For much of the post–Cold War era, Russia’s ability to project its influence on a global scale was constrained by internal challenges and limited resources. But since Vladimir Putin returned to the presidency in 2012, Moscow has engaged in a broad campaign to expand its international reach.
Putin has launched a Russian-style charm offensive in far-flung locales where the Kremlin’s influence had been all but written off. Russia’s presence is increasingly visible throughout the Middle East and in parts of Africa, Asia, Europe, and Latin America. At the same time, Moscow has found numerous openings and is busily exploiting divisions within Western societies.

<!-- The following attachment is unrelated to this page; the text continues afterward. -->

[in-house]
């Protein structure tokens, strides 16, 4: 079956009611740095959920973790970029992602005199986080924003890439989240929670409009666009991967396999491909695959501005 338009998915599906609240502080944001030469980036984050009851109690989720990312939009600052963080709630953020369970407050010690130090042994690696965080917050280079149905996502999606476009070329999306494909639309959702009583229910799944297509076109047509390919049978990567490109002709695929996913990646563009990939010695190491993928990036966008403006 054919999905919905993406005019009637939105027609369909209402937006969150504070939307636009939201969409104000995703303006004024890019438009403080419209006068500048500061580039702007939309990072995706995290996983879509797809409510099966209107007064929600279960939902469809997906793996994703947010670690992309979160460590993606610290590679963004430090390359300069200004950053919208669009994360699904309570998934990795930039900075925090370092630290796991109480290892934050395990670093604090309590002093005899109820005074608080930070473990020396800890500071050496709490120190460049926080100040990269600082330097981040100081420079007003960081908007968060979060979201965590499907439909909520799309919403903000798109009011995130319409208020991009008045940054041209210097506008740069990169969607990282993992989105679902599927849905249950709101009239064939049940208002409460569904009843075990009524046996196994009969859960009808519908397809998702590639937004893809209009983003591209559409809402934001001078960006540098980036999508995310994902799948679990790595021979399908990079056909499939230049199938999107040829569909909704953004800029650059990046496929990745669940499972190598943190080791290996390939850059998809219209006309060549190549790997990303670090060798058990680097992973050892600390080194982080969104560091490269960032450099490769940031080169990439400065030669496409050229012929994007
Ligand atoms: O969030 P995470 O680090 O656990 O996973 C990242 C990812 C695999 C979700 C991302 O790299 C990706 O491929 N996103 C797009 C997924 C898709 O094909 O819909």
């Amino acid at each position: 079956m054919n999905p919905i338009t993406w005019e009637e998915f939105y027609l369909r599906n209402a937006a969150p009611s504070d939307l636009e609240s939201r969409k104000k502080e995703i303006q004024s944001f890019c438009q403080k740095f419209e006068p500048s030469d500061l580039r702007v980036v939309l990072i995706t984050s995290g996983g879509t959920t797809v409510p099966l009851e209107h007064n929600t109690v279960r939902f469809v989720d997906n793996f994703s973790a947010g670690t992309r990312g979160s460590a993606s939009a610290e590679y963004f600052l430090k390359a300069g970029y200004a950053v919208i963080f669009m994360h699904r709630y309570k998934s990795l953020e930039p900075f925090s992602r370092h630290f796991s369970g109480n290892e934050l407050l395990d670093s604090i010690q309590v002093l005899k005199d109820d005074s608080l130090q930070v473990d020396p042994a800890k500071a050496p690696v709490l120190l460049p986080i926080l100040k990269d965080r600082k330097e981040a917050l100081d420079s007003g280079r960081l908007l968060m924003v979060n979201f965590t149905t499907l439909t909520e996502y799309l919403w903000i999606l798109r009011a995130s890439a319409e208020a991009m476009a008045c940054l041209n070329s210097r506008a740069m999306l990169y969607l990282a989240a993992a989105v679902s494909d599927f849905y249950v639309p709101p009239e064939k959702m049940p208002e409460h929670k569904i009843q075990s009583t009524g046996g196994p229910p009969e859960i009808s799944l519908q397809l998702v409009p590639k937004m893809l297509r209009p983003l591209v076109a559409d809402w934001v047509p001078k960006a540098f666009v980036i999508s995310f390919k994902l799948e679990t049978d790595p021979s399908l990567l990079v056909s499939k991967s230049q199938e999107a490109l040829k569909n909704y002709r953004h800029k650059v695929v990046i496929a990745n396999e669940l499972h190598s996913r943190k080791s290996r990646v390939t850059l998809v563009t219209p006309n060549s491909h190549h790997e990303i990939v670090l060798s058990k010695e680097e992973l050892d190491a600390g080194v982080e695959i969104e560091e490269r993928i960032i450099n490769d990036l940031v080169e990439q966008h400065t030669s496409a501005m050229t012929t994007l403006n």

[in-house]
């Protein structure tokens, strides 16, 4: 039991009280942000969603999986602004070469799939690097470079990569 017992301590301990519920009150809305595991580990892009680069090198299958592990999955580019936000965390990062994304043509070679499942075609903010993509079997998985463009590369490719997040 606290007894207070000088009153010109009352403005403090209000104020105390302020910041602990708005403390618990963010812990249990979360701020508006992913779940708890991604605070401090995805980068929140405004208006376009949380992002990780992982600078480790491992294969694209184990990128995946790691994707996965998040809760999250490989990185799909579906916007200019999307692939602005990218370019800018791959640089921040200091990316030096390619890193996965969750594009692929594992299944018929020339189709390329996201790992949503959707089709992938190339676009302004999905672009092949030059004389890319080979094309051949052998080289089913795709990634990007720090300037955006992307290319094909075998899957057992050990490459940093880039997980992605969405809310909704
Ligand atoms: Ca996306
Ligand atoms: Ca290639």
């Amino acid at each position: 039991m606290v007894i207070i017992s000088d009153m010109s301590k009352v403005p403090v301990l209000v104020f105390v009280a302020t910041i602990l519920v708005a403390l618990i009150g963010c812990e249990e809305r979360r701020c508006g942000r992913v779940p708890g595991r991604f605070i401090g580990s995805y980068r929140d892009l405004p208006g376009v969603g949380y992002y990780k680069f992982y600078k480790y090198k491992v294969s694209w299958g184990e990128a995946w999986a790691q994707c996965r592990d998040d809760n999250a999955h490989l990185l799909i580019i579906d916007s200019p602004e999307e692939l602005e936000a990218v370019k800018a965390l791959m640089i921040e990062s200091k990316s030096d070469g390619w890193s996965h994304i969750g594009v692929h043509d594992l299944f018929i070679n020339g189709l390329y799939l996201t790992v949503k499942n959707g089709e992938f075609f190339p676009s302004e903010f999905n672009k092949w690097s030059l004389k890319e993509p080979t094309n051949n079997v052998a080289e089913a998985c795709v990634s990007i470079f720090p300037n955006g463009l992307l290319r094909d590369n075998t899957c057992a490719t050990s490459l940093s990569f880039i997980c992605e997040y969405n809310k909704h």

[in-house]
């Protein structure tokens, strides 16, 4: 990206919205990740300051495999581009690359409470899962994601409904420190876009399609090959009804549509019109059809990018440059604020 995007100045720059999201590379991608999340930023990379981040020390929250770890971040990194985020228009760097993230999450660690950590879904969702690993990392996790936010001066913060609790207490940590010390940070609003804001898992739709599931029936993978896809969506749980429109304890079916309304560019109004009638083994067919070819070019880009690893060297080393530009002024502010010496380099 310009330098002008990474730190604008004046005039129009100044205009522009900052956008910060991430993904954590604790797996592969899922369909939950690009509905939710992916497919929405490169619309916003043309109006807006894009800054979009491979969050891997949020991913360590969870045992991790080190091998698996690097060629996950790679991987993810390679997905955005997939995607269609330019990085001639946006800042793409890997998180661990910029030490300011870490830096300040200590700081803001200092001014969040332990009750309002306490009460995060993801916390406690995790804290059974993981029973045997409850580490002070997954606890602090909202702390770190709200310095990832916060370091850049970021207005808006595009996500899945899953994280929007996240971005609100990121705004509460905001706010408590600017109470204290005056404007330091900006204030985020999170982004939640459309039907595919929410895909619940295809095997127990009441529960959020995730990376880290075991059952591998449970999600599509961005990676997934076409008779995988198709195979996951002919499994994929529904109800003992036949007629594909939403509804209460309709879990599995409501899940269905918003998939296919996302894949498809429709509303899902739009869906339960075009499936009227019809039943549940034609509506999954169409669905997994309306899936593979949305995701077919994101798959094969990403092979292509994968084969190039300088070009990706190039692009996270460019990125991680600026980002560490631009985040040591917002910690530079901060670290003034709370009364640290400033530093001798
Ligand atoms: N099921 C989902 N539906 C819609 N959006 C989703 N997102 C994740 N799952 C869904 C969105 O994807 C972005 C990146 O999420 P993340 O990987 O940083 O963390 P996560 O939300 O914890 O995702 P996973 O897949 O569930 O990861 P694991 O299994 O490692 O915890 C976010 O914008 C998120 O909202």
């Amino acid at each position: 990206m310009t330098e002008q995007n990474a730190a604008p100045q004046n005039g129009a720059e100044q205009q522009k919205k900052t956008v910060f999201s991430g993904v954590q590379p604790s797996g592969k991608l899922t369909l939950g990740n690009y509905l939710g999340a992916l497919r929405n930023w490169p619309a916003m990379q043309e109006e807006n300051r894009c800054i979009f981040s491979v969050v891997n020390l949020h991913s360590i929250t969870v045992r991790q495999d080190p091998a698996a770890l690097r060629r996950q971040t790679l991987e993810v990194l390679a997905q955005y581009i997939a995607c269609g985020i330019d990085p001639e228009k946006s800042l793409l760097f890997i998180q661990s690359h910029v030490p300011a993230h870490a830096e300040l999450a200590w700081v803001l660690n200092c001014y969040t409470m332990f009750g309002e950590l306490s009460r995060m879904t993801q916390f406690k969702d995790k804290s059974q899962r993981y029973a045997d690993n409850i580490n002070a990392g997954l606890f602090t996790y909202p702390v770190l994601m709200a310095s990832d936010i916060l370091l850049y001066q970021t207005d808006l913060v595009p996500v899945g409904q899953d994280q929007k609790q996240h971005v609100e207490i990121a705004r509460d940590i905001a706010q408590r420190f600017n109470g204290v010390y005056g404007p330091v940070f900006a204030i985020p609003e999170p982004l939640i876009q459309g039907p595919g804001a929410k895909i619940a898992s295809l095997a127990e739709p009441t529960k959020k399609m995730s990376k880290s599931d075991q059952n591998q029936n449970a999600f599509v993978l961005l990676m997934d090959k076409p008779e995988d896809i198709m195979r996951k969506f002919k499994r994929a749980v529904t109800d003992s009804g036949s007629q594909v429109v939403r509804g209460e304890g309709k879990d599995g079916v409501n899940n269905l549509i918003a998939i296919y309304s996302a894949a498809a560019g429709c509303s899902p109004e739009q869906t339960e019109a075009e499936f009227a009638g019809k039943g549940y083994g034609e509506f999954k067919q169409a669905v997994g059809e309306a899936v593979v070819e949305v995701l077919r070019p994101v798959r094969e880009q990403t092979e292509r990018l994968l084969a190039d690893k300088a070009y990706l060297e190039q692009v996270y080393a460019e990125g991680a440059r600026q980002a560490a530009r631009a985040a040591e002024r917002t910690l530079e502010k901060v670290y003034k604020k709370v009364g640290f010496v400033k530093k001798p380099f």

Russia’s agenda is straightforward: to assert its influence at the expense of Washington and the rules-based international system. The Kremlin’s toolkit includes: leveraging economic and business ties, exerting political influence, harnessing the information space, and forging or deepening military ties with key countries. Where the United States and its allies have pulled back or failed to deliver, Russia has eagerly stepped in.
Since Russia’s economy recovered from its post–Cold War collapse, its foreign policy and security apparatus has commanded ever greater resources. The resulting toolkit that the Kremlin employs was first honed and perfected in Russia’s immediate neighborhood.
Moscow’s global toolkit can be broken down into four broad sets of overlapping tools: